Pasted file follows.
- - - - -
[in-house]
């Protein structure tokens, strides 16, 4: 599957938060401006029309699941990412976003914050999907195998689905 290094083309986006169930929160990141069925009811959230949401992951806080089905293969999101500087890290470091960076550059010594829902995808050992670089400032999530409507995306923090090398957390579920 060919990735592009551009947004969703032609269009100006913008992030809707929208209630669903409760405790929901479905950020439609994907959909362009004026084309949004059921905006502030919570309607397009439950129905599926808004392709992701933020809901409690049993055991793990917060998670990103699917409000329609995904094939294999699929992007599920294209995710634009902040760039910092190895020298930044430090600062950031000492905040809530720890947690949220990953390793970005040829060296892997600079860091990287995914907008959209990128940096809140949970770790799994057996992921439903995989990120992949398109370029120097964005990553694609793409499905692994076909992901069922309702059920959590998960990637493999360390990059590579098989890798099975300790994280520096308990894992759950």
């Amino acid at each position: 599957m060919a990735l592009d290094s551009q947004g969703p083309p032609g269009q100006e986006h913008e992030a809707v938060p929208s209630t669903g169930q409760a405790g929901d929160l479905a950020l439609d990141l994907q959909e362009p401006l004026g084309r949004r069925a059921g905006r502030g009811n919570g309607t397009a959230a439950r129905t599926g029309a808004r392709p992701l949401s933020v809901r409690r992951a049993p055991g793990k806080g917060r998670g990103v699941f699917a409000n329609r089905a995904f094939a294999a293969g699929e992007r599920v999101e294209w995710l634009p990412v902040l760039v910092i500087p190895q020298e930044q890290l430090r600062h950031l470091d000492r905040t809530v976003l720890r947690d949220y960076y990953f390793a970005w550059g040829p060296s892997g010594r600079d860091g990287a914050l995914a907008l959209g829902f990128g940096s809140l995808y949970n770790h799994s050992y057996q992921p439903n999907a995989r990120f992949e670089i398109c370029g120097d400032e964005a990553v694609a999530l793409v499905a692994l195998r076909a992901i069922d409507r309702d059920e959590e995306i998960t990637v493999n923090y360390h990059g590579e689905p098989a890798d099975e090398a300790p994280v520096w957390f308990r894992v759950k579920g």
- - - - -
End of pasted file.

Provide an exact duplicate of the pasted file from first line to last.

[in-house]
């Protein structure tokens, strides 16, 4: 599957938060401006029309699941990412976003914050999907195998689905 290094083309986006169930929160990141069925009811959230949401992951806080089905293969999101500087890290470091960076550059010594829902995808050992670089400032999530409507995306923090090398957390579920 060919990735592009551009947004969703032609269009100006913008992030809707929208209630669903409760405790929901479905950020439609994907959909362009004026084309949004059921905006502030919570309607397009439950129905599926808004392709992701933020809901409690049993055991793990917060998670990103699917409000329609995904094939294999699929992007599920294209995710634009902040760039910092190895020298930044430090600062950031000492905040809530720890947690949220990953390793970005040829060296892997600079860091990287995914907008959209990128940096809140949970770790799994057996992921439903995989990120992949398109370029120097964005990553694609793409499905692994076909992901069922309702059920959590998960990637493999360390990059590579098989890798099975300790994280520096308990894992759950």
């Amino acid at each position: 599957m060919a990735l592009d290094s551009q947004g969703p083309p032609g269009q100006e986006h913008e992030a809707v938060p929208s209630t669903g169930q409760a405790g929901d929160l479905a950020l439609d990141l994907q959909e362009p401006l004026g084309r949004r069925a059921g905006r502030g009811n919570g309607t397009a959230a439950r129905t599926g029309a808004r392709p992701l949401s933020v809901r409690r992951a049993p055991g793990k806080g917060r998670g990103v699941f699917a409000n329609r089905a995904f094939a294999a293969g699929e992007r599920v999101e294209w995710l634009p990412v902040l760039v910092i500087p190895q020298e930044q890290l430090r600062h950031l470091d000492r905040t809530v976003l720890r947690d949220y960076y990953f390793a970005w550059g040829p060296s892997g010594r600079d860091g990287a914050l995914a907008l959209g829902f990128g940096s809140l995808y949970n770790h799994s050992y057996q992921p439903n999907a995989r990120f992949e670089i398109c370029g120097d400032e964005a990553v694609a999530l793409v499905a692994l195998r076909a992901i069922d409507r309702d059920e959590e995306i998960t990637v493999n923090y360390h990059g590579e689905p098989a890798d099975e090398a300790p994280v520096w957390f308990r894992v759950k579920g």